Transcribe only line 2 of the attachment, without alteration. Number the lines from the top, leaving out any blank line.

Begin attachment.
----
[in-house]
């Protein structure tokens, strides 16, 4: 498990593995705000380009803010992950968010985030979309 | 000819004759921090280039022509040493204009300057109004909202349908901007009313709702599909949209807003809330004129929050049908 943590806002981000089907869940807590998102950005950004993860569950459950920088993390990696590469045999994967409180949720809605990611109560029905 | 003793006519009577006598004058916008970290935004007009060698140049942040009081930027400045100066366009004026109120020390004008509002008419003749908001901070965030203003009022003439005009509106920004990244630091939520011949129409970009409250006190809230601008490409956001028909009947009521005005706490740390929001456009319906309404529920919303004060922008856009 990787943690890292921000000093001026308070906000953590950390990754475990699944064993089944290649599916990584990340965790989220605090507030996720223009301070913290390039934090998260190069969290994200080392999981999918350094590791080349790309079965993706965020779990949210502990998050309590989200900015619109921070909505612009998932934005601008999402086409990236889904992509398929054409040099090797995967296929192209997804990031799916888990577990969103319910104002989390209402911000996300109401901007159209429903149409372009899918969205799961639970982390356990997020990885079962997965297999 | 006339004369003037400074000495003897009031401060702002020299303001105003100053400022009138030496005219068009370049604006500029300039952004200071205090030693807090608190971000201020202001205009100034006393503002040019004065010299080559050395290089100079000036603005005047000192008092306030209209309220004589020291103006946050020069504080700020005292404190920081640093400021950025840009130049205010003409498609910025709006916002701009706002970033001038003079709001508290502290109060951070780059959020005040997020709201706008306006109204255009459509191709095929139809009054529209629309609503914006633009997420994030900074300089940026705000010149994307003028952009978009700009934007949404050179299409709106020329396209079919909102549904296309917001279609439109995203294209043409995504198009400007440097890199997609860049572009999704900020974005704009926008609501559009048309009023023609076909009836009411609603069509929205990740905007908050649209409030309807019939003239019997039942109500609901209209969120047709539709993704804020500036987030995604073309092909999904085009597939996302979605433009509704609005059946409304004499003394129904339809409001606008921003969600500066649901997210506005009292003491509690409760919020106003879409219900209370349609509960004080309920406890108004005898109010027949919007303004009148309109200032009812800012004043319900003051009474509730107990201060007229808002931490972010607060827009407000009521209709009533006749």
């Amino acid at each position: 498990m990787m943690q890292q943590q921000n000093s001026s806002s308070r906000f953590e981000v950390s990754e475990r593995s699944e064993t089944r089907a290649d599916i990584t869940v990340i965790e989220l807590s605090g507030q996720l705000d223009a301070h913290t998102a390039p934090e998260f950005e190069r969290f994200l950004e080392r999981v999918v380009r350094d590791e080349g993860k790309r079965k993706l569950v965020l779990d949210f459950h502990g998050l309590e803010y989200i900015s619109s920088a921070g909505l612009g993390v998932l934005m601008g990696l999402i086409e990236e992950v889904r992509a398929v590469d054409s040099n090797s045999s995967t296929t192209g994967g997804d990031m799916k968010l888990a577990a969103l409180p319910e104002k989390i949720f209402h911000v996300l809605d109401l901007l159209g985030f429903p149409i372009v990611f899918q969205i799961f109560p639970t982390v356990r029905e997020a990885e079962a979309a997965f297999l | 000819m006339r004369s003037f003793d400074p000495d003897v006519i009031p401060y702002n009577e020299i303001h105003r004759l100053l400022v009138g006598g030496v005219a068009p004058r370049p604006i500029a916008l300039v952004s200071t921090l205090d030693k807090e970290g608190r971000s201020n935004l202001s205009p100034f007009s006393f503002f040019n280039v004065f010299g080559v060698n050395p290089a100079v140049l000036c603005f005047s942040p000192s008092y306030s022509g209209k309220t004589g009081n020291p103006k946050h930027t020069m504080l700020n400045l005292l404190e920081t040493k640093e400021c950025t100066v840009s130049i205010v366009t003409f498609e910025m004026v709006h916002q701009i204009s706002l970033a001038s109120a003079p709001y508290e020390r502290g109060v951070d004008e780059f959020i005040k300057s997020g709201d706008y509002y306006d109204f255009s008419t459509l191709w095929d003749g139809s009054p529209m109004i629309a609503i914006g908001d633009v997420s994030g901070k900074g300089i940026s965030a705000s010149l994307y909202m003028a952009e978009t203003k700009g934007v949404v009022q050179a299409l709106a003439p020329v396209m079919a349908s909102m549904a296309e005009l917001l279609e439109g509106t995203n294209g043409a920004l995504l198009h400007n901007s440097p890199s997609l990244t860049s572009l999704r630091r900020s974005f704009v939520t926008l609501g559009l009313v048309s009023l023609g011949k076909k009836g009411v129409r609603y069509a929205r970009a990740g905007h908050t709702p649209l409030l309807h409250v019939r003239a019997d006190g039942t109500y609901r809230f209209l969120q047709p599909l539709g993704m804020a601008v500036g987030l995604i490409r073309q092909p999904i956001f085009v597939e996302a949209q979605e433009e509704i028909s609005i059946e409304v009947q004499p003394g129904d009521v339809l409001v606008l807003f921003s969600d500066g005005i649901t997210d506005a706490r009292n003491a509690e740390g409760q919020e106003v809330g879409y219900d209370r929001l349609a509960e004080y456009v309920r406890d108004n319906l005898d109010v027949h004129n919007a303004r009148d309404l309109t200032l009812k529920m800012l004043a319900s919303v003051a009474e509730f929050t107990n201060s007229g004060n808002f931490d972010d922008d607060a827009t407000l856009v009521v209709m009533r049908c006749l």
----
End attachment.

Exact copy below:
């Protein structure tokens, strides 16, 4: 498990593995705000380009803010992950968010985030979309 | 000819004759921090280039022509040493204009300057109004909202349908901007009313709702599909949209807003809330004129929050049908 943590806002981000089907869940807590998102950005950004993860569950459950920088993390990696590469045999994967409180949720809605990611109560029905 | 003793006519009577006598004058916008970290935004007009060698140049942040009081930027400045100066366009004026109120020390004008509002008419003749908001901070965030203003009022003439005009509106920004990244630091939520011949129409970009409250006190809230601008490409956001028909009947009521005005706490740390929001456009319906309404529920919303004060922008856009 990787943690890292921000000093001026308070906000953590950390990754475990699944064993089944290649599916990584990340965790989220605090507030996720223009301070913290390039934090998260190069969290994200080392999981999918350094590791080349790309079965993706965020779990949210502990998050309590989200900015619109921070909505612009998932934005601008999402086409990236889904992509398929054409040099090797995967296929192209997804990031799916888990577990969103319910104002989390209402911000996300109401901007159209429903149409372009899918969205799961639970982390356990997020990885079962997965297999 | 006339004369003037400074000495003897009031401060702002020299303001105003100053400022009138030496005219068009370049604006500029300039952004200071205090030693807090608190971000201020202001205009100034006393503002040019004065010299080559050395290089100079000036603005005047000192008092306030209209309220004589020291103006946050020069504080700020005292404190920081640093400021950025840009130049205010003409498609910025709006916002701009706002970033001038003079709001508290502290109060951070780059959020005040997020709201706008306006109204255009459509191709095929139809009054529209629309609503914006633009997420994030900074300089940026705000010149994307003028952009978009700009934007949404050179299409709106020329396209079919909102549904296309917001279609439109995203294209043409995504198009400007440097890199997609860049572009999704900020974005704009926008609501559009048309009023023609076909009836009411609603069509929205990740905007908050649209409030309807019939003239019997039942109500609901209209969120047709539709993704804020500036987030995604073309092909999904085009597939996302979605433009509704609005059946409304004499003394129904339809409001606008921003969600500066649901997210506005009292003491509690409760919020106003879409219900209370349609509960004080309920406890108004005898109010027949919007303004009148309109200032009812800012004043319900003051009474509730107990201060007229808002931490972010607060827009407000009521209709009533006749």